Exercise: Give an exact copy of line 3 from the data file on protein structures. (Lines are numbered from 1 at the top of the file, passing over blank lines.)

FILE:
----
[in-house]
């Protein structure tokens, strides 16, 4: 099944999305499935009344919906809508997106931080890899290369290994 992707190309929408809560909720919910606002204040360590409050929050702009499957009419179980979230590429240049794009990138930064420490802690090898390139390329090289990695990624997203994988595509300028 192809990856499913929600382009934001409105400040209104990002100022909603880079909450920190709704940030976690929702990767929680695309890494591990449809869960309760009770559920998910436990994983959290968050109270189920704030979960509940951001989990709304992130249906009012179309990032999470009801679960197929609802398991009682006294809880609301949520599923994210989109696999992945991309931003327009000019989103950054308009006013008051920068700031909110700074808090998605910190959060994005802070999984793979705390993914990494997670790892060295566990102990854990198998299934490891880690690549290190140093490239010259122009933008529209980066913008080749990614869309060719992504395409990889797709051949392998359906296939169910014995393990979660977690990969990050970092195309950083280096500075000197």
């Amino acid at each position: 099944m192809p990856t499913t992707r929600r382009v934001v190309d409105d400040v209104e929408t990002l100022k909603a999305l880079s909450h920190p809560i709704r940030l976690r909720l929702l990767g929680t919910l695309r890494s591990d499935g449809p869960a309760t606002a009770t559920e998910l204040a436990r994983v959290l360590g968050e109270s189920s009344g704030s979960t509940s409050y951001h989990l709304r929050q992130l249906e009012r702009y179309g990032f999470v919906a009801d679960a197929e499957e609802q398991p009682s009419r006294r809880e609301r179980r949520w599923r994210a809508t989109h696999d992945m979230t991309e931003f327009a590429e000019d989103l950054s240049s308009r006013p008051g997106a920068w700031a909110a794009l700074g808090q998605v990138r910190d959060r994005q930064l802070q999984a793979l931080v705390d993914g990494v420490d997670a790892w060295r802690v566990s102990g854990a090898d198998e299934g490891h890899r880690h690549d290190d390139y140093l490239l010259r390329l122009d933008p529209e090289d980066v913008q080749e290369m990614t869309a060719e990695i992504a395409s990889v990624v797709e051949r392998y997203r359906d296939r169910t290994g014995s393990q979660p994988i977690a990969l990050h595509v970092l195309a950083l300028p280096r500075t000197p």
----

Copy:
């Amino acid at each position: 099944m192809p990856t499913t992707r929600r382009v934001v190309d409105d400040v209104e929408t990002l100022k909603a999305l880079s909450h920190p809560i709704r940030l976690r909720l929702l990767g929680t919910l695309r890494s591990d499935g449809p869960a309760t606002a009770t559920e998910l204040a436990r994983v959290l360590g968050e109270s189920s009344g704030s979960t509940s409050y951001h989990l709304r929050q992130l249906e009012r702009y179309g990032f999470v919906a009801d679960a197929e499957e609802q398991p009682s009419r006294r809880e609301r179980r949520w599923r994210a809508t989109h696999d992945m979230t991309e931003f327009a590429e000019d989103l950054s240049s308009r006013p008051g997106a920068w700031a909110a794009l700074g808090q998605v990138r910190d959060r994005q930064l802070q999984a793979l931080v705390d993914g990494v420490d997670a790892w060295r802690v566990s102990g854990a090898d198998e299934g490891h890899r880690h690549d290190d390139y140093l490239l010259r390329l122009d933008p529209e090289d980066v913008q080749e290369m990614t869309a060719e990695i992504a395409s990889v990624v797709e051949r392998y997203r359906d296939r169910t290994g014995s393990q979660p994988i977690a990969l990050h595509v970092l195309a950083l300028p280096r500075t000197p």